Porous House, Byron Bay Hinterland, NSW
If you love the environment and feel passionate about sustainability, this is the home for you.
Architects at Possible Studio were asked to create a multi-family, multi-generational house, so the interior was inspired by motels, cabins and caravans.
Made of construction waste, the exterior looks like a corrugated iron shed.
But on the inside, it is a completely different world.
This interior contrasts boldly with the surrounding lush rainforest. Wooden stairs, soft furnishings and functional cabinetry are broken up with vibrant splashes of colour.
Permanent Camping Two, Berry NSW
Located in the middle of a paddock and accessible only by foot, Permanent Camping Two is the ultimate in simple living.
Architecture firm Casey Brown designed the 3m by 3m home for a client with an existing farmhouse who also wanted a permanent dwelling on the property that could replicate the experience of camping.
Beautiful recycled ironbark, sourced from a wharf float, line the interior. The corrugated copper exterior can be raised and lowered on a manual winch, offering protection from the elements and possible bushfires.
Solar panels, a rainwater tank and a potbelly wood-fired stove provide all the modern comforts, and energy and water, the home’s two occupants need.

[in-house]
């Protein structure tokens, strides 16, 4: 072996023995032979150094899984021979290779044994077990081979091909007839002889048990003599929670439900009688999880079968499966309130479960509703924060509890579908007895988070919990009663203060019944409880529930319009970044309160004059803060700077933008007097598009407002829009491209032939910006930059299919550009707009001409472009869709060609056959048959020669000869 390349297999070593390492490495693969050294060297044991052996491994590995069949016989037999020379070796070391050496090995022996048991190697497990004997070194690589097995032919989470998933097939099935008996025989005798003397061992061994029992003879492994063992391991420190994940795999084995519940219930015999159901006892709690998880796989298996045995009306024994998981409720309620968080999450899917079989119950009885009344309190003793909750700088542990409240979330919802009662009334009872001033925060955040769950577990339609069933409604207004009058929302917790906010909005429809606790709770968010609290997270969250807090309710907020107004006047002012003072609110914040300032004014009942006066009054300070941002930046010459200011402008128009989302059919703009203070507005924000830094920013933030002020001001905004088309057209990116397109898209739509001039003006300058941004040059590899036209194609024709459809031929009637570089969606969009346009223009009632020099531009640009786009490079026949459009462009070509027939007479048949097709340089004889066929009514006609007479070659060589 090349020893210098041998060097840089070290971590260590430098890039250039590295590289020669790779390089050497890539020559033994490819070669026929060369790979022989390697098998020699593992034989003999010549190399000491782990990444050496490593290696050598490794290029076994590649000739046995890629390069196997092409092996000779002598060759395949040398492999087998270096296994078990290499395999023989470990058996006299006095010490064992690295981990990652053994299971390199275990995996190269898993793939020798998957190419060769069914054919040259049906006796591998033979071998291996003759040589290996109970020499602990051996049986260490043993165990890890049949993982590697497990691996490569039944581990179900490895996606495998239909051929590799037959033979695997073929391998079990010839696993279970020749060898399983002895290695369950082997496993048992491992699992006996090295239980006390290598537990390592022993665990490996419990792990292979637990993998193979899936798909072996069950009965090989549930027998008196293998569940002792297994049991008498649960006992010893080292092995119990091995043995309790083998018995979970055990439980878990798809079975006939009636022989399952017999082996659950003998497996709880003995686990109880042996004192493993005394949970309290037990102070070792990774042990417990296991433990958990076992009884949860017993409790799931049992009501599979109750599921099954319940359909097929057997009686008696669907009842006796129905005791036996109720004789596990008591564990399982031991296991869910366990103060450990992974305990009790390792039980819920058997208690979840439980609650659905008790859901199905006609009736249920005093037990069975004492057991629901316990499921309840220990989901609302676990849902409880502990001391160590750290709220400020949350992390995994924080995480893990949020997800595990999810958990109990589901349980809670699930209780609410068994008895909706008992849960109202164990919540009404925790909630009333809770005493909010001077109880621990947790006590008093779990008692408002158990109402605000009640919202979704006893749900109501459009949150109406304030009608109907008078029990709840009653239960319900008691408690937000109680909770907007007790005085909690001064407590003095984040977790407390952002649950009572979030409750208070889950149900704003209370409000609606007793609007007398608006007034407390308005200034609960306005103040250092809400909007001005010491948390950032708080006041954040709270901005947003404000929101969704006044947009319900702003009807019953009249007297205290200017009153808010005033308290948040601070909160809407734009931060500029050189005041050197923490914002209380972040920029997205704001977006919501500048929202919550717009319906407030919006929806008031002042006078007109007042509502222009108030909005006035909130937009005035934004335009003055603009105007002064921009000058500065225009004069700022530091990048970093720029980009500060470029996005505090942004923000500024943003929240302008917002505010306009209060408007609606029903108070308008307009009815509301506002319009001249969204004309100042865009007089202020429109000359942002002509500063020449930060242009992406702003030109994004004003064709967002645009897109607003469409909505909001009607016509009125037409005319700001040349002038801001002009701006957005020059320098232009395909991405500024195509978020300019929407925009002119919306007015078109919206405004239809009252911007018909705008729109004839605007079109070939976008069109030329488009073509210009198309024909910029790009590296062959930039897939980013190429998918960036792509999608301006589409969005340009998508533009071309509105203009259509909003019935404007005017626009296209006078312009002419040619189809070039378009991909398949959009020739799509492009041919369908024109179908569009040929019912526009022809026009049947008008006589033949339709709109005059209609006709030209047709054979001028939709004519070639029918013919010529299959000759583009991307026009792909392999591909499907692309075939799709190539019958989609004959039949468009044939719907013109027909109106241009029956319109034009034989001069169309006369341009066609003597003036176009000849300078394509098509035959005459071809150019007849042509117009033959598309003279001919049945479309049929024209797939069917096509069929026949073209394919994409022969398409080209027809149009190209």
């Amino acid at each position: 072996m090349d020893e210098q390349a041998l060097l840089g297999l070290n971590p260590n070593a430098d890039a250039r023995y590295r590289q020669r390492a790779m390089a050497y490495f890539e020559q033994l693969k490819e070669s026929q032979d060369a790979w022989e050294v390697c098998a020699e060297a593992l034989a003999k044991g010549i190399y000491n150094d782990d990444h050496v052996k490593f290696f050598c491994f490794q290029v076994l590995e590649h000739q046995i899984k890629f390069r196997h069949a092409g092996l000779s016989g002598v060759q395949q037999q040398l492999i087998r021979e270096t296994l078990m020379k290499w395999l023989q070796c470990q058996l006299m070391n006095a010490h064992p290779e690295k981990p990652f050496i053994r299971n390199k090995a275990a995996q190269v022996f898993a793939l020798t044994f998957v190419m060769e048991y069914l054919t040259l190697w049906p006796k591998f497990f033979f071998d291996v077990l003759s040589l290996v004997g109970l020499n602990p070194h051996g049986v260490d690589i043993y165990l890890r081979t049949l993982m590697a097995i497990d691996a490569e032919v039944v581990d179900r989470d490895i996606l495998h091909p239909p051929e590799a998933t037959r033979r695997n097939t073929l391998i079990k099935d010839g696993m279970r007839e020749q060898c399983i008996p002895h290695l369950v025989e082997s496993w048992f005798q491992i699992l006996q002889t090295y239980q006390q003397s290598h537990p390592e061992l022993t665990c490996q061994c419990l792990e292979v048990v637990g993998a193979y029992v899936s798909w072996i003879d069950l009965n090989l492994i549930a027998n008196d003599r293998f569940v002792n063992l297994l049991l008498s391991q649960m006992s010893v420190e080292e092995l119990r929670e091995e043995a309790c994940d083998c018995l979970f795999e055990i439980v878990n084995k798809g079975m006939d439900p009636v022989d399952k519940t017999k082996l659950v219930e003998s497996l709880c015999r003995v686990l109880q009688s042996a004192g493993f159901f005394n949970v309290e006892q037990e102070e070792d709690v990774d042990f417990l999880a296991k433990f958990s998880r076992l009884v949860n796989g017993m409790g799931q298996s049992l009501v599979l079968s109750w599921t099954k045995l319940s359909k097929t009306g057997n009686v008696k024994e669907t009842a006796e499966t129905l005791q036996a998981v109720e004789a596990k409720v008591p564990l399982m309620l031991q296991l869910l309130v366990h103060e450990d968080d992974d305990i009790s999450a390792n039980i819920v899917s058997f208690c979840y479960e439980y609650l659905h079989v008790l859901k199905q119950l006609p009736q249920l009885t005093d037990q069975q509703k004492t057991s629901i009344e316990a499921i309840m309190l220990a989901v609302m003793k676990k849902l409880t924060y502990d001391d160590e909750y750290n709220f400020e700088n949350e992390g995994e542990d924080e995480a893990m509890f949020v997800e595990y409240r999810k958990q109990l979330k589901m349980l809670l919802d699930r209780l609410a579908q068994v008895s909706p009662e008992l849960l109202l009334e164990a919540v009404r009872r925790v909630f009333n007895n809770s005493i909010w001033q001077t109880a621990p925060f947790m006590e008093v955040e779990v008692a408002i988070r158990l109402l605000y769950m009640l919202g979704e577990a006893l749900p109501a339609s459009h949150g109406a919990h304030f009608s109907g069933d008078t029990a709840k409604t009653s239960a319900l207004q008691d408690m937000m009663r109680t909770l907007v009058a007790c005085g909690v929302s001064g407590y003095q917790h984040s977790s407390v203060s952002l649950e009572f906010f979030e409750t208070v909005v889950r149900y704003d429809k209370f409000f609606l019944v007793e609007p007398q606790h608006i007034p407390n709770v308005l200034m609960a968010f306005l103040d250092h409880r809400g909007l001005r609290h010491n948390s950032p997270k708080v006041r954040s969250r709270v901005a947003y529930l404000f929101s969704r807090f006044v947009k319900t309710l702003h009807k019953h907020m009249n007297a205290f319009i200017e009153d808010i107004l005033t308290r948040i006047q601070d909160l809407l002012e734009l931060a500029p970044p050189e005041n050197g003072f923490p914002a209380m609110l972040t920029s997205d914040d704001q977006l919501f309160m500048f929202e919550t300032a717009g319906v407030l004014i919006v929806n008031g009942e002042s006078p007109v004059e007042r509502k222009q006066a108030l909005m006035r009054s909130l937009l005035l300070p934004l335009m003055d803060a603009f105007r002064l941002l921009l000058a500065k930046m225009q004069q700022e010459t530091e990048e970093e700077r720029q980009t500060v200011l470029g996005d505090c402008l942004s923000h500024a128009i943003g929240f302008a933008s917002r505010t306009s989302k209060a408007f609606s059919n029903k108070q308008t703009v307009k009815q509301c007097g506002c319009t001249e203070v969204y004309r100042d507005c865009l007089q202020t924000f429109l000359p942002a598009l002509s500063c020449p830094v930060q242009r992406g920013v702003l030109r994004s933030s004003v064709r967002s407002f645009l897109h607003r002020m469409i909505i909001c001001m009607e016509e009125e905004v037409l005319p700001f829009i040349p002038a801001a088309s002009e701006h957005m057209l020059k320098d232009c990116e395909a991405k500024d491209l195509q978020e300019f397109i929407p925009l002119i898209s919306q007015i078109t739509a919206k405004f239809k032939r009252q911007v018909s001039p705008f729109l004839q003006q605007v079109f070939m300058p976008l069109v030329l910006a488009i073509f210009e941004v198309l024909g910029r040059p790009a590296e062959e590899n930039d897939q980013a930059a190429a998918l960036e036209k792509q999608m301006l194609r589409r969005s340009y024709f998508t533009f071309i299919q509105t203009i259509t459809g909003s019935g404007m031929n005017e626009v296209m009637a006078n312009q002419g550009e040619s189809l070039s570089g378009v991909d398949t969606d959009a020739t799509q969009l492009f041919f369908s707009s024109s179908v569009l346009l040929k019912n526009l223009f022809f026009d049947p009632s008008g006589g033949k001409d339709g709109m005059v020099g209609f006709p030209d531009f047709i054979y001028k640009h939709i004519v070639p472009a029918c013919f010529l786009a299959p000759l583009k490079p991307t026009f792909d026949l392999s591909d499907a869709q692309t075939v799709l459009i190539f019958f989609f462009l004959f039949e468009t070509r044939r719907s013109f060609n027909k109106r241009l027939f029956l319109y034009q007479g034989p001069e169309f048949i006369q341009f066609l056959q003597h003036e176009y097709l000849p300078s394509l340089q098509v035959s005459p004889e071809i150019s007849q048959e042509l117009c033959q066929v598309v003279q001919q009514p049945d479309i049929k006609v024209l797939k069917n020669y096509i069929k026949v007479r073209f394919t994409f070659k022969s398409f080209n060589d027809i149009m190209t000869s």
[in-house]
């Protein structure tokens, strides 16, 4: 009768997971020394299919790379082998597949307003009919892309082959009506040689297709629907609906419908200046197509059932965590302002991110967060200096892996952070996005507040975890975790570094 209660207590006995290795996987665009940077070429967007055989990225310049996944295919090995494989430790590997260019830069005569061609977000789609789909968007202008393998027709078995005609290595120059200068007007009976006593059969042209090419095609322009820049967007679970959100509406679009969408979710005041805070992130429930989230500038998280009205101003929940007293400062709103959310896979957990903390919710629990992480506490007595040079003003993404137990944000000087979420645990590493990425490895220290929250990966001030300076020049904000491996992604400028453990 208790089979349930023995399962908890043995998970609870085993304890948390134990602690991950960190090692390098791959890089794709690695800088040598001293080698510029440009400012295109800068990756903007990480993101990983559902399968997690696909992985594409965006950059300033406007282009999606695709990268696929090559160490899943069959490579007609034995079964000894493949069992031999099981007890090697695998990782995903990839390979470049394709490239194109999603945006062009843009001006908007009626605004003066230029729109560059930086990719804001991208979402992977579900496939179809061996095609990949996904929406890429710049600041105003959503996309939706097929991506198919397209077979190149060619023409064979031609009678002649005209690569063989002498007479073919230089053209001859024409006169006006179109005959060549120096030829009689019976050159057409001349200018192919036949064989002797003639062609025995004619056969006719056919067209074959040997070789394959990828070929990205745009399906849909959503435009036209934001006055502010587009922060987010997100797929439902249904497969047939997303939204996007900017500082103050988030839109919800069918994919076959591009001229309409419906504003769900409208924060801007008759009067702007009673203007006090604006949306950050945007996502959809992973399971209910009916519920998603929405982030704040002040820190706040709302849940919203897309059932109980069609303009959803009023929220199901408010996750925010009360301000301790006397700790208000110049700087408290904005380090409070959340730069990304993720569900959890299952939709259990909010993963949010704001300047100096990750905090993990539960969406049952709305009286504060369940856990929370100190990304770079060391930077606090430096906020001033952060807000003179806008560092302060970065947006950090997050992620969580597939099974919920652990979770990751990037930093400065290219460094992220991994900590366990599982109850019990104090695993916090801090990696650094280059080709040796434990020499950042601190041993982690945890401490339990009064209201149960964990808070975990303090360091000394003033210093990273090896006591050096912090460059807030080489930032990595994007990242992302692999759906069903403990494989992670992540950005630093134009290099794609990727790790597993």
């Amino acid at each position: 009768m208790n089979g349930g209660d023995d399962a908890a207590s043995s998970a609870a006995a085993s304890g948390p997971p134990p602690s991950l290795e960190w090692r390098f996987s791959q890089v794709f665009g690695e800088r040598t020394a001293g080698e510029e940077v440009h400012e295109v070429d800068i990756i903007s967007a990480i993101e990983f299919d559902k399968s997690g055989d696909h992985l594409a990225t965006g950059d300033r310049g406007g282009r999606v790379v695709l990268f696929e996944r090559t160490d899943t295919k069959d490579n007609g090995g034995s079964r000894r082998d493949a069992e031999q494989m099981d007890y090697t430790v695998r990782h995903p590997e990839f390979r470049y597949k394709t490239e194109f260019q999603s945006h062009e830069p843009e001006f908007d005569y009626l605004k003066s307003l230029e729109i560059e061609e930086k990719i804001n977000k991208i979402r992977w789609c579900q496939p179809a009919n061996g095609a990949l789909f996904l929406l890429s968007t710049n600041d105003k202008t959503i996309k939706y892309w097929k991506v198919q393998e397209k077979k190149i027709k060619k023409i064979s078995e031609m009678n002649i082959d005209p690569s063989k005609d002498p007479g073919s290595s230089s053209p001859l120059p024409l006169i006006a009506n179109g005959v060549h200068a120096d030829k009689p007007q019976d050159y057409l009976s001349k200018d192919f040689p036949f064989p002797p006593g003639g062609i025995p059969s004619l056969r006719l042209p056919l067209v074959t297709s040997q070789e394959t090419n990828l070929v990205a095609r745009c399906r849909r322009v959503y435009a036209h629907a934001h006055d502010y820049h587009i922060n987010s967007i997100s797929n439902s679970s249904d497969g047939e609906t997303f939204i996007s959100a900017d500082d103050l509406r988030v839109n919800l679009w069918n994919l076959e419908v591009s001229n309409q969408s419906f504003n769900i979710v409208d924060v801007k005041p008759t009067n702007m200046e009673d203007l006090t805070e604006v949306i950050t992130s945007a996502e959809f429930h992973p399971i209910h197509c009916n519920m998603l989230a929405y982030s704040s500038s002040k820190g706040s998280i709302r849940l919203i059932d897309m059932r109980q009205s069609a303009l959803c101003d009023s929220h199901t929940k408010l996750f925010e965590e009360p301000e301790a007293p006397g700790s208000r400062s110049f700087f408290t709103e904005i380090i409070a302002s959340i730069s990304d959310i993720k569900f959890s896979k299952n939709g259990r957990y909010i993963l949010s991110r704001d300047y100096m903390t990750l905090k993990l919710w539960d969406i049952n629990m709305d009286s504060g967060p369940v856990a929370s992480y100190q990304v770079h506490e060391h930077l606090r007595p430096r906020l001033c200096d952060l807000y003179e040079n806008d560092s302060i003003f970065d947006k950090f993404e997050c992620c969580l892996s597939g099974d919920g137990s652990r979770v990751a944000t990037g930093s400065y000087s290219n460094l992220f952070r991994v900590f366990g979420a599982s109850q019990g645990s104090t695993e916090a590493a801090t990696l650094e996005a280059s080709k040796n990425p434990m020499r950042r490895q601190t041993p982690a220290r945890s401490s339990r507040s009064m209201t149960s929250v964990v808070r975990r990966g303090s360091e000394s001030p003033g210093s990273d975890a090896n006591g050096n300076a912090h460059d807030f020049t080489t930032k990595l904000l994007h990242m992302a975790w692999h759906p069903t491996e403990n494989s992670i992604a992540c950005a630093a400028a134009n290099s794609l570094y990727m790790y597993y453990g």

It’s the second time Casey Brown has designed such a dwelling (the first time was on a farm at Mudgee) - hence the name Permanent Camping Two.
Y House, Wye River, Victoria
Y House is more than just a beach shack. Architect Andrew Simpson cleverly designed the Y configuration to offer coastal views from every room.
The home accommodates three generations under one roof and overlooks the rugged Bass Strait.
This is another home made from corrugated metal due to the threat of bushfires. The interior woodwork blends beautifully with the natural environment, as seen from the generous windows.
Cumulus House, Wye River Victoria
Another small home taking advantage of the Southern Australian coastal scenery, Cumulus House is minimalist in design, creating an atmosphere of calmness.
Entering the front door, a wide, two meter corridor leads to the kitchen and entertaining space, which overlooks the beach below.
“The house is simple. It’s not covered with art. We’ve created a canvas here but the painting is actually out there,” architect Chris Connell said.
Oversized windows take advantage of the stunning views and a contrasting black fireplace warms the home.
The bathroom, laundry, storerooms and other services are all concealed behind the clever design.
Downsizing to your next home doesn’t always need an award-winning architect.
But having a well thought out plan, incorporating space saving and practical design elements, and adding a splash of creativity and flair, can lead to high-quality outcomes.
The above designs illustrate what can be achieved with a floor space which is less than the average Australian new house size.
Find your perfect retirement and downsizing friendly home today. Start your search here.